On a drizzly April day in Washington, D.C., 60 food workers and labor organizers from across the country gathered in an office building downtown. There was an African immigrant street vendor from New York City; a black apple picker from upstate New York; a white, 20-something former bartender from Cincinnati. There were Latino farmworkers from California’s Central Valley; Walmart workers from Oakland; a food-processing worker from Brooklyn. The diversity of the workers gathered for the fifth annual summit of the Food Chain Workers Alliance (FCWA) reflected the diversity of food workers nationwide.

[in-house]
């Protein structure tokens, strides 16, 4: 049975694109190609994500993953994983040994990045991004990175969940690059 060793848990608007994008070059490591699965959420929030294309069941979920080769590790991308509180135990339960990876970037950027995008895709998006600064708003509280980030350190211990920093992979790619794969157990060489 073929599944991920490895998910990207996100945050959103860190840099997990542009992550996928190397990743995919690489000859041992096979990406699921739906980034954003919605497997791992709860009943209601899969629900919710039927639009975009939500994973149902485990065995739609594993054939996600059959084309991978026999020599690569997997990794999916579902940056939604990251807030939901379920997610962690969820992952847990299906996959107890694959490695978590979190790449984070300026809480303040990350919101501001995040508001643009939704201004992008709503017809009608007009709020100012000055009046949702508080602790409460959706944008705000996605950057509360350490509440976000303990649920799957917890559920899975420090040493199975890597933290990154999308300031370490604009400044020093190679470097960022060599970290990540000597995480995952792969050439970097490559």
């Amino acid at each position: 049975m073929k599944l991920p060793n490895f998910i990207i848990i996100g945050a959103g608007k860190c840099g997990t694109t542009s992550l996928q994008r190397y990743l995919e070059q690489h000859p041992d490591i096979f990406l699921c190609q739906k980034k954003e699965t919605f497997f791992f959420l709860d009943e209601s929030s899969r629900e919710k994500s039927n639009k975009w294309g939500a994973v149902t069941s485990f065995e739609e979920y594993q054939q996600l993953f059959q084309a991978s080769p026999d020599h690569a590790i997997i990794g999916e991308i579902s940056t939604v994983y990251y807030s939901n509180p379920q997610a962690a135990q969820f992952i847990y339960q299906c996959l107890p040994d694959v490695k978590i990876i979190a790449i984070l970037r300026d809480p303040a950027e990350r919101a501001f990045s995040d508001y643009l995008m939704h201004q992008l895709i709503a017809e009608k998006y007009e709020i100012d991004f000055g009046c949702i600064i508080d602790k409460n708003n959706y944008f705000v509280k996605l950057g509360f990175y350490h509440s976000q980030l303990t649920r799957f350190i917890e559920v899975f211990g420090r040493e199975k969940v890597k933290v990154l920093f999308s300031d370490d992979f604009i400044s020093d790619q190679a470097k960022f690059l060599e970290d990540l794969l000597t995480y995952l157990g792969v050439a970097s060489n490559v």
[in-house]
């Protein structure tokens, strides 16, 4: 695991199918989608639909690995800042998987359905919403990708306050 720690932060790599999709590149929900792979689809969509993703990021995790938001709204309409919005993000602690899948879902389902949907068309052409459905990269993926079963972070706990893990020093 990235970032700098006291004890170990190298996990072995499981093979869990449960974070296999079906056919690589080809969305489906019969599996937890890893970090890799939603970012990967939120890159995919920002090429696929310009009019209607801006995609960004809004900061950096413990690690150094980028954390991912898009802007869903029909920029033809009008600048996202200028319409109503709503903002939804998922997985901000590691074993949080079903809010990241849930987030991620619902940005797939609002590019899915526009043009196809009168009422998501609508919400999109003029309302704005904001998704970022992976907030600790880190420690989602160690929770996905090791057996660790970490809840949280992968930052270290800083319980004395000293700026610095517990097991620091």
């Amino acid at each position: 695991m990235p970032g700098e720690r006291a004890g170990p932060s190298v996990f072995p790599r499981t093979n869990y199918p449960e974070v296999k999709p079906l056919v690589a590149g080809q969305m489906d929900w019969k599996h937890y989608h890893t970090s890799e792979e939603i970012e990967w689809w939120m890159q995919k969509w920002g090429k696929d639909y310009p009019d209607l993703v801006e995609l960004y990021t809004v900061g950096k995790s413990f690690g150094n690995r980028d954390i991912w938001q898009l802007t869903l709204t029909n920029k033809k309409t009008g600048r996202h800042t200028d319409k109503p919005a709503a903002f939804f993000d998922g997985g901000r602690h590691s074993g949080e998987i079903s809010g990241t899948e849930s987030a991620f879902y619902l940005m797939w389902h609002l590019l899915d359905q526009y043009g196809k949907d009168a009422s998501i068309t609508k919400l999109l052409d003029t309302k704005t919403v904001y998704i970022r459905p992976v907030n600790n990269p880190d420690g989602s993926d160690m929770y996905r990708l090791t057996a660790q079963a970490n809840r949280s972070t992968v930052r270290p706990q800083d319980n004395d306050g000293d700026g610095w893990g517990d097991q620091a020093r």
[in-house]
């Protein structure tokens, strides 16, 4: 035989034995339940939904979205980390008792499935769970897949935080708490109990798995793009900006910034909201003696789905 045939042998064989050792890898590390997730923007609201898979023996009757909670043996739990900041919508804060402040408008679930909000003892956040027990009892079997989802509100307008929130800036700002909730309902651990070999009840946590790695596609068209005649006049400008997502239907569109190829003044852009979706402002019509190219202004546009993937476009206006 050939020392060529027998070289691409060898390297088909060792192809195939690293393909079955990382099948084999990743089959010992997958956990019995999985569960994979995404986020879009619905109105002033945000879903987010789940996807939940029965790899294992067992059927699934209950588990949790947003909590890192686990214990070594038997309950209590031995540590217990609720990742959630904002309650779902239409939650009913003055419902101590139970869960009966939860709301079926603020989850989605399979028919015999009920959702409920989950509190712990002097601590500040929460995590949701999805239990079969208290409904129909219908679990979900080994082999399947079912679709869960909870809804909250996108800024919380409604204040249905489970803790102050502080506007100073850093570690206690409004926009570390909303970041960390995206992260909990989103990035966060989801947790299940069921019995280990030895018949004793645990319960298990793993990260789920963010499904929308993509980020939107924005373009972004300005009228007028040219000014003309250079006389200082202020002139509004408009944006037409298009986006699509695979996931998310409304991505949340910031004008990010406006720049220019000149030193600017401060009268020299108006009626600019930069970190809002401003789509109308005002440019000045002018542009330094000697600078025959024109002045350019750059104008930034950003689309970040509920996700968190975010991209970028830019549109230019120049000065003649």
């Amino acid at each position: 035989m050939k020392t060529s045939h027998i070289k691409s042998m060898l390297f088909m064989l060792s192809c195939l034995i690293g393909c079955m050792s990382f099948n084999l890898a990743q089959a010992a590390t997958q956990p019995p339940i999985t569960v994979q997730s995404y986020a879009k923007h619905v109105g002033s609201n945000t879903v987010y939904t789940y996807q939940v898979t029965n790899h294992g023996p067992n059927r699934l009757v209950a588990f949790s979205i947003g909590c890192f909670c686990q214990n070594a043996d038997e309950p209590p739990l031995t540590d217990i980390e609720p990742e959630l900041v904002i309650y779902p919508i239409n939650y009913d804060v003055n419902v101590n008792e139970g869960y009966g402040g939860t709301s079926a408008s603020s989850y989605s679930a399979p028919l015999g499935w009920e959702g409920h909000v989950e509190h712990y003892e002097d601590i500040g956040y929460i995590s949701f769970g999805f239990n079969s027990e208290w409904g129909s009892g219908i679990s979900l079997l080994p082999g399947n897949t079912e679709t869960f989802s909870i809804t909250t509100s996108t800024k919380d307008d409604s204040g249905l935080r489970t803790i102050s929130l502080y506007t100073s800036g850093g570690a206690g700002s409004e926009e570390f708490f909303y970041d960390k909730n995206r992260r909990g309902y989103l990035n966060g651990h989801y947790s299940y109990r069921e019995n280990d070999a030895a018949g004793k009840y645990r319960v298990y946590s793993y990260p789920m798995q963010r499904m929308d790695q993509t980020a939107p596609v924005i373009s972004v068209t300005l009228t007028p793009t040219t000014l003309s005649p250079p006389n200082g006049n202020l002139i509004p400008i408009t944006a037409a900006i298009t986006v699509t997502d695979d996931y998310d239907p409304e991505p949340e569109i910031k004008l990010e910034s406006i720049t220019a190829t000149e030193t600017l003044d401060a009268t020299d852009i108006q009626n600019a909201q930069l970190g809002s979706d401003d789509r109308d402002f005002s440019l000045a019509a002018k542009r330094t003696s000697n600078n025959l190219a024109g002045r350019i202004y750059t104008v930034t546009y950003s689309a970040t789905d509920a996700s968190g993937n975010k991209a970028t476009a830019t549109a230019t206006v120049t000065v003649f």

The “food movement” is complex and often misunderstood. Read snarky Slate articles and you might be led to believe the movement is a white, elitist phenomenon whose poster child is a Lululemon-wearing, latte-sipping Whole Foods shopper and whose de facto guru is Michael Pollan. In other words: out of touch with working Americans.